by Calculated Risk on 4/01/2024 10:19:00 AM

From the Census Bureau reported that overall construction spending increased:

Construction spending during February 2024 was estimated at a seasonally adjusted annual rate of $2,091.5 billion, 0.3 percent below the revised January estimate of $2,096.9 billion. The February figure is 10.7 percent above the February 2023 estimate of $1,889.6 billion
emphasis added
Private spending was unchanged and public spending decreased:
Spending on private construction was at a seasonally adjusted annual rate of $1,617.1 billion, virtually unchanged from the revised January estimate of $1,616.8 billion. ...

In February, the estimated seasonally adjusted annual rate of public construction spending was $474.4 billion, 1.2 percent below the revised January estimate of $480.1 billion.
Construction Spending Click on graph for larger image.

This graph shows private residential and nonresidential construction spending, and public spending, since 1993. Note: nominal dollars, not inflation adjusted.

Residential (red) spending is 7.1% below the recent peak in 2022.

Non-residential (blue) spending is 1.1% below the peak two months ago.

Public construction spending is 1.9% below the peak two months ago.

Year-over-year Construction SpendingThe second graph shows the year-over-year change in construction spending.

On a year-over-year basis, private residential construction spending is up 6.3%. Non-residential spending is up 12.6% year-over-year. Public spending is up 16.8% year-over-year.

This was below consensus expectations for 0.5% increase in spending, and total construction spending for the previous two months was revised down.  This is probably just the start of weakness for private non-residential construction.

ISM® Manufacturing index Increased to 50.3% in March

by Calculated Risk on 4/01/2024 10:00:00 AM

(Posted with permission). The ISM manufacturing index indicated expansion. The PMI® was at 50.3% in March, up from 47.8% in February. The employment index was at 47.4%, up from 45.9% the previous month, and the new orders index was at 51.4%, up from 49.2%.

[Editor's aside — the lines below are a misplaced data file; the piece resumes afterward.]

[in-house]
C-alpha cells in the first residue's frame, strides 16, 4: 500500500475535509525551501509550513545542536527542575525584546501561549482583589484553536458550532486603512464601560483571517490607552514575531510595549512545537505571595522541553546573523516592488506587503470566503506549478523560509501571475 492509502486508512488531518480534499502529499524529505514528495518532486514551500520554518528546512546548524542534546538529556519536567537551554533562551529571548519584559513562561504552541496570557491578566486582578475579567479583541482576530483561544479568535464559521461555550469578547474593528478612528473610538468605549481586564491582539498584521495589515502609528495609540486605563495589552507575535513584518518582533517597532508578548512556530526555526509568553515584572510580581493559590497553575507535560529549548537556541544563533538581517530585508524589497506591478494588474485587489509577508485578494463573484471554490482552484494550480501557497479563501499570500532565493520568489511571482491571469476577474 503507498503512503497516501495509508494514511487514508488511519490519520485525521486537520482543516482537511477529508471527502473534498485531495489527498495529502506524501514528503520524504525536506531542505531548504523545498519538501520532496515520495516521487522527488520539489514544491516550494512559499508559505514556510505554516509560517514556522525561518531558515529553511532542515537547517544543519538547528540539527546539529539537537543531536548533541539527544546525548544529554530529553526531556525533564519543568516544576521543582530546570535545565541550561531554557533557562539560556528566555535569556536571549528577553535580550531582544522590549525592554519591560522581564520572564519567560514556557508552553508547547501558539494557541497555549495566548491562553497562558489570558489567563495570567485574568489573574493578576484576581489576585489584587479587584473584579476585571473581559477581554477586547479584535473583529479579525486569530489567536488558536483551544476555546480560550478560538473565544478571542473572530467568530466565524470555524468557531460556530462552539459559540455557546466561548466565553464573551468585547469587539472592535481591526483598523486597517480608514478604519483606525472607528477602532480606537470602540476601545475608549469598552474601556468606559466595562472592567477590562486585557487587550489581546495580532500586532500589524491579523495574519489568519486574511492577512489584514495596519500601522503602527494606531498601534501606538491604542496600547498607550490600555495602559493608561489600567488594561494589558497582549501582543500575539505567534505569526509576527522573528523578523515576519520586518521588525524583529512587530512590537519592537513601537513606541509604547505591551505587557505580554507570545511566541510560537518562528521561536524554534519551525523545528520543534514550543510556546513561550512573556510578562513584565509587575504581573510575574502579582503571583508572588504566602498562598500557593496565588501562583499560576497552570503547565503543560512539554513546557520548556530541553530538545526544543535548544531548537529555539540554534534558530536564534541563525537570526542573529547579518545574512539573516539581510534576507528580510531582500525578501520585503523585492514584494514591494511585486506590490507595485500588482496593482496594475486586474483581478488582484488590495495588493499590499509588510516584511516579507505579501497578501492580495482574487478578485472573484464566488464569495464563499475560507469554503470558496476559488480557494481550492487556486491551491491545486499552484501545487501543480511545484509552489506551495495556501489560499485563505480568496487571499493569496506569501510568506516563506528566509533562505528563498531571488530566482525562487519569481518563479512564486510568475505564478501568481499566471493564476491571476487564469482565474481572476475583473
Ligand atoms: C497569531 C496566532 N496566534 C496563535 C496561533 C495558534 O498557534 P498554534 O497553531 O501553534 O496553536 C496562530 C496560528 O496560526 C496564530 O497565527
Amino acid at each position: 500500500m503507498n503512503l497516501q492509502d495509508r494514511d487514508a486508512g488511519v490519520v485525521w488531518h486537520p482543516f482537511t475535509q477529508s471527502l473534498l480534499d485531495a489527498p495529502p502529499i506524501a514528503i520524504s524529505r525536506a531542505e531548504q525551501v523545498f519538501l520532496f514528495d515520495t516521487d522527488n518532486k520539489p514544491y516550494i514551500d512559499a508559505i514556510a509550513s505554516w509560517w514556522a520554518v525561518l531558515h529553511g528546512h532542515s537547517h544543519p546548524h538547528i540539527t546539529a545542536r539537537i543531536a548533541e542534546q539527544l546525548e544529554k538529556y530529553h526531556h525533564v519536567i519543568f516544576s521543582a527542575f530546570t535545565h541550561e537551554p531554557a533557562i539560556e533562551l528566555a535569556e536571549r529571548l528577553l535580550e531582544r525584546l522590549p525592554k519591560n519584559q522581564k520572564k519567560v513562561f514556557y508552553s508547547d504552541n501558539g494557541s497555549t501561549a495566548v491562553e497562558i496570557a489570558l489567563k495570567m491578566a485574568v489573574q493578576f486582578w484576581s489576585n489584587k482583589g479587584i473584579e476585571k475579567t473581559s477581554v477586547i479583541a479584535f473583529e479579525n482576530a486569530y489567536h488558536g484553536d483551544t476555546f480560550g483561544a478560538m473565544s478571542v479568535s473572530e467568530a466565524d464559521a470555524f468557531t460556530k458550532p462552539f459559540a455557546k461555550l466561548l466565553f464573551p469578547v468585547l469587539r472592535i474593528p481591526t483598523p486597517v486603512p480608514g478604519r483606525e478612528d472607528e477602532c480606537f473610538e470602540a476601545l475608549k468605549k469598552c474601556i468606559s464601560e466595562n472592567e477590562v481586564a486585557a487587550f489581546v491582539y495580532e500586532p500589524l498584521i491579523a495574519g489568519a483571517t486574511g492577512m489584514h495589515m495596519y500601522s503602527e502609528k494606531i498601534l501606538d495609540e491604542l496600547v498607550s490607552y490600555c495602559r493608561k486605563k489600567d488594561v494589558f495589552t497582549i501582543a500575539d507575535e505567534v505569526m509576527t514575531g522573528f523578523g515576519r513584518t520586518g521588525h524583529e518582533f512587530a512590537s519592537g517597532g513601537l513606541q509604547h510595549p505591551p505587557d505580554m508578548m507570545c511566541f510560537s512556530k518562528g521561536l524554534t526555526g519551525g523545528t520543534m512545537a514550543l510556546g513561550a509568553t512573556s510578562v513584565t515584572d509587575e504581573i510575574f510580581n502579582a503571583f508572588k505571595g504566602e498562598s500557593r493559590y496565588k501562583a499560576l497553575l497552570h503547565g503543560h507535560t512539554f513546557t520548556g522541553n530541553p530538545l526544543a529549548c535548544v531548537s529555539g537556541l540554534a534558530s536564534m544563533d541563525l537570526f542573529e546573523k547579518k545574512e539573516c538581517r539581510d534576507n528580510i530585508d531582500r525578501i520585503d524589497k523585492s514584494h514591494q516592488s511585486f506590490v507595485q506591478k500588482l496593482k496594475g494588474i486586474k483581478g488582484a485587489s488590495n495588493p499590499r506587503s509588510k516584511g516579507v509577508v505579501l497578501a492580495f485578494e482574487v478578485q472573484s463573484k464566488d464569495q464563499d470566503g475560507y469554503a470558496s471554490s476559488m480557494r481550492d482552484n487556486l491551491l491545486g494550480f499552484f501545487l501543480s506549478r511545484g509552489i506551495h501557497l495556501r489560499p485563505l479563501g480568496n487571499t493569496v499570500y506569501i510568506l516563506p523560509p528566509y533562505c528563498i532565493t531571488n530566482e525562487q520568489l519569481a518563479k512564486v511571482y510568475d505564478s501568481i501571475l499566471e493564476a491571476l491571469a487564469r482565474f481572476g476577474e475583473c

From ISM: Manufacturing PMI® at 50.3% March 2024 Manufacturing ISM® Report On Business®

Economic activity in the manufacturing sector expanded in March after contracting for 16 consecutive months, say the nation's supply executives in the latest Manufacturing ISM® Report On Business®.

The report was issued today by Timothy R. Fiore, CPSM, C.P.M., Chair of the Institute for Supply Management® (ISM®) Manufacturing Business Survey Committee:

The Manufacturing PMI® registered 50.3 percent in March, up 2.5 percentage points from the 47.8 percent recorded in February. The overall economy continued in expansion for the 47th month after one month of contraction in April 2020. (A Manufacturing PMI® above 42.5 percent, over a period of time, generally indicates an expansion of the overall economy.) The New Orders Index moved back into expansion territory at 51.4 percent, 2.2 percentage points higher than the 49.2 percent recorded in February. The March reading of the Production Index (54.6 percent) is 6.2 percentage points higher than February’s figure of 48.4 percent. The Prices Index registered 55.8 percent, up 3.3 percentage points compared to the reading of 52.5 percent in February. The Backlog of Orders Index registered 46.3 percent, the same reading as in February. The Employment Index registered 47.4 percent, up 1.5 percentage points from February’s figure of 45.9 percent.
emphasis added
This suggests manufacturing expanded slightly in March.  This was above the consensus forecast.

Housing April 1st Weekly Update: Inventory Up 0.9% Week-over-week, Up 26.0% Year-over-year

by Calculated Risk on 4/01/2024 08:21:00 AM

Altos reports that active single-family inventory was up 0.9% week-over-week. Inventory bottomed in mid-February this year, as opposed to mid-April in 2023, and inventory is now up 4.7% from the February bottom.

Altos Home Inventory Click on graph for larger image.

This inventory graph is courtesy of Altos Research.

As of March 29th, inventory was at 517 thousand (7-day average), compared to 513 thousand the prior week.   

Inventory is still far below pre-pandemic levels. 

The second graph shows the seasonal pattern for active single-family inventory since 2015.
Altos Year-over-year Home Inventory
The red line is for 2024.  The black line is for 2019.  Note that inventory is up more than double from the record low for the same week in 2022, but still well below normal levels.

Inventory was up 26.0% compared to the same week in 2023 (last week it was up 23.9%), and down 37.9% compared to the same week in 2019 (last week it was down 38.2%). 

Back in June 2023, inventory was down almost 54% compared to 2019, so the gap to more normal inventory levels is slowly closing.

Mike Simonsen discusses this data regularly on Youtube.